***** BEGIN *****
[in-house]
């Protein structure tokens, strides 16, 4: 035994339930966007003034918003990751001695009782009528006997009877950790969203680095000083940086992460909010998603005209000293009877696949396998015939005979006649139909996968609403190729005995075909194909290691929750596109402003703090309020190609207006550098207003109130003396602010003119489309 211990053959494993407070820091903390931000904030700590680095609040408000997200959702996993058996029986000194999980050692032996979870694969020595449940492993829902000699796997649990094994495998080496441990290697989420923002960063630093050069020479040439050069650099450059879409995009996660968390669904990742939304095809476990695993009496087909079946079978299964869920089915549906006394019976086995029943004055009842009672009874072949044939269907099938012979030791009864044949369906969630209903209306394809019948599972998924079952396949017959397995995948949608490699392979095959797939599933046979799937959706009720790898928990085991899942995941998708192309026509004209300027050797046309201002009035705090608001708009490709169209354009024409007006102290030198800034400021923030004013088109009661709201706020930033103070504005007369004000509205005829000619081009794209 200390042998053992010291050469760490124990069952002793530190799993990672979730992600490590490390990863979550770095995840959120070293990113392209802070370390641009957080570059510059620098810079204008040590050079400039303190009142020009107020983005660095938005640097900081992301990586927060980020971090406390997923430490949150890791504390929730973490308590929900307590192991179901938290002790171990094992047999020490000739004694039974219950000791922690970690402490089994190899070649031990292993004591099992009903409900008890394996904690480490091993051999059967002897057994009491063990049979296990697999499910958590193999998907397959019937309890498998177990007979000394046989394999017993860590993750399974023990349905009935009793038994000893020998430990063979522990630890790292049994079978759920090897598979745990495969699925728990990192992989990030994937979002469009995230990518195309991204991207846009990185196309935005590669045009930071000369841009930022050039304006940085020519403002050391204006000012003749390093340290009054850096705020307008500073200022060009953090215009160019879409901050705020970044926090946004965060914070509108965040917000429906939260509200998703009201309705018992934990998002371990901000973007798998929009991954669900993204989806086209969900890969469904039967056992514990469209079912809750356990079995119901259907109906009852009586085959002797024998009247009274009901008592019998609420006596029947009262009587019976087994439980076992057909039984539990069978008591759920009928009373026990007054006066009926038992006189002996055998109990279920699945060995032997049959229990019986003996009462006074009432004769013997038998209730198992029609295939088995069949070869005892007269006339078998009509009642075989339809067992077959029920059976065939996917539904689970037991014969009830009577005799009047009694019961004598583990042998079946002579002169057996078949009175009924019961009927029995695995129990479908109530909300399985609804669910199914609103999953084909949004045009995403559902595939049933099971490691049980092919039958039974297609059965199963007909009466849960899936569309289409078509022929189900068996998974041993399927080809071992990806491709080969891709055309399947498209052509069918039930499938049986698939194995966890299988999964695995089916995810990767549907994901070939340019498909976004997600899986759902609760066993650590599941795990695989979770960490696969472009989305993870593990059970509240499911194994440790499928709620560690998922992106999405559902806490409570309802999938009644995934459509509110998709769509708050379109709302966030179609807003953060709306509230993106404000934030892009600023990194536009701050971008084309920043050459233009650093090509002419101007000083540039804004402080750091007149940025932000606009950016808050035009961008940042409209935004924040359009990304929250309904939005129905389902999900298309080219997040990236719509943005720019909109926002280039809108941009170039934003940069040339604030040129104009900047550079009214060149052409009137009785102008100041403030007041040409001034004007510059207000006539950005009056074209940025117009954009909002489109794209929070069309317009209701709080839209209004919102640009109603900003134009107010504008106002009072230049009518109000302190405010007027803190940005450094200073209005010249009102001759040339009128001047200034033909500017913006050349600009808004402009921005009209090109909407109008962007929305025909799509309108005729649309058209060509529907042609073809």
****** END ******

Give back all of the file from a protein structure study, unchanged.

[in-house]
């Protein structure tokens, strides 16, 4: 035994339930966007003034918003990751001695009782009528006997009877950790969203680095000083940086992460909010998603005209000293009877696949396998015939005979006649139909996968609403190729005995075909194909290691929750596109402003703090309020190609207006550098207003109130003396602010003119489309 211990053959494993407070820091903390931000904030700590680095609040408000997200959702996993058996029986000194999980050692032996979870694969020595449940492993829902000699796997649990094994495998080496441990290697989420923002960063630093050069020479040439050069650099450059879409995009996660968390669904990742939304095809476990695993009496087909079946079978299964869920089915549906006394019976086995029943004055009842009672009874072949044939269907099938012979030791009864044949369906969630209903209306394809019948599972998924079952396949017959397995995948949608490699392979095959797939599933046979799937959706009720790898928990085991899942995941998708192309026509004209300027050797046309201002009035705090608001708009490709169209354009024409007006102290030198800034400021923030004013088109009661709201706020930033103070504005007369004000509205005829000619081009794209 200390042998053992010291050469760490124990069952002793530190799993990672979730992600490590490390990863979550770095995840959120070293990113392209802070370390641009957080570059510059620098810079204008040590050079400039303190009142020009107020983005660095938005640097900081992301990586927060980020971090406390997923430490949150890791504390929730973490308590929900307590192991179901938290002790171990094992047999020490000739004694039974219950000791922690970690402490089994190899070649031990292993004591099992009903409900008890394996904690480490091993051999059967002897057994009491063990049979296990697999499910958590193999998907397959019937309890498998177990007979000394046989394999017993860590993750399974023990349905009935009793038994000893020998430990063979522990630890790292049994079978759920090897598979745990495969699925728990990192992989990030994937979002469009995230990518195309991204991207846009990185196309935005590669045009930071000369841009930022050039304006940085020519403002050391204006000012003749390093340290009054850096705020307008500073200022060009953090215009160019879409901050705020970044926090946004965060914070509108965040917000429906939260509200998703009201309705018992934990998002371990901000973007798998929009991954669900993204989806086209969900890969469904039967056992514990469209079912809750356990079995119901259907109906009852009586085959002797024998009247009274009901008592019998609420006596029947009262009587019976087994439980076992057909039984539990069978008591759920009928009373026990007054006066009926038992006189002996055998109990279920699945060995032997049959229990019986003996009462006074009432004769013997038998209730198992029609295939088995069949070869005892007269006339078998009509009642075989339809067992077959029920059976065939996917539904689970037991014969009830009577005799009047009694019961004598583990042998079946002579002169057996078949009175009924019961009927029995695995129990479908109530909300399985609804669910199914609103999953084909949004045009995403559902595939049933099971490691049980092919039958039974297609059965199963007909009466849960899936569309289409078509022929189900068996998974041993399927080809071992990806491709080969891709055309399947498209052509069918039930499938049986698939194995966890299988999964695995089916995810990767549907994901070939340019498909976004997600899986759902609760066993650590599941795990695989979770960490696969472009989305993870593990059970509240499911194994440790499928709620560690998922992106999405559902806490409570309802999938009644995934459509509110998709769509708050379109709302966030179609807003953060709306509230993106404000934030892009600023990194536009701050971008084309920043050459233009650093090509002419101007000083540039804004402080750091007149940025932000606009950016808050035009961008940042409209935004924040359009990304929250309904939005129905389902999900298309080219997040990236719509943005720019909109926002280039809108941009170039934003940069040339604030040129104009900047550079009214060149052409009137009785102008100041403030007041040409001034004007510059207000006539950005009056074209940025117009954009909002489109794209929070069309317009209701709080839209209004919102640009109603900003134009107010504008106002009072230049009518109000302190405010007027803190940005450094200073209005010249009102001759040339009128001047200034033909500017913006050349600009808004402009921005009209090109909407109008962007929305025909799509309108005729649309058209060509529907042609073809």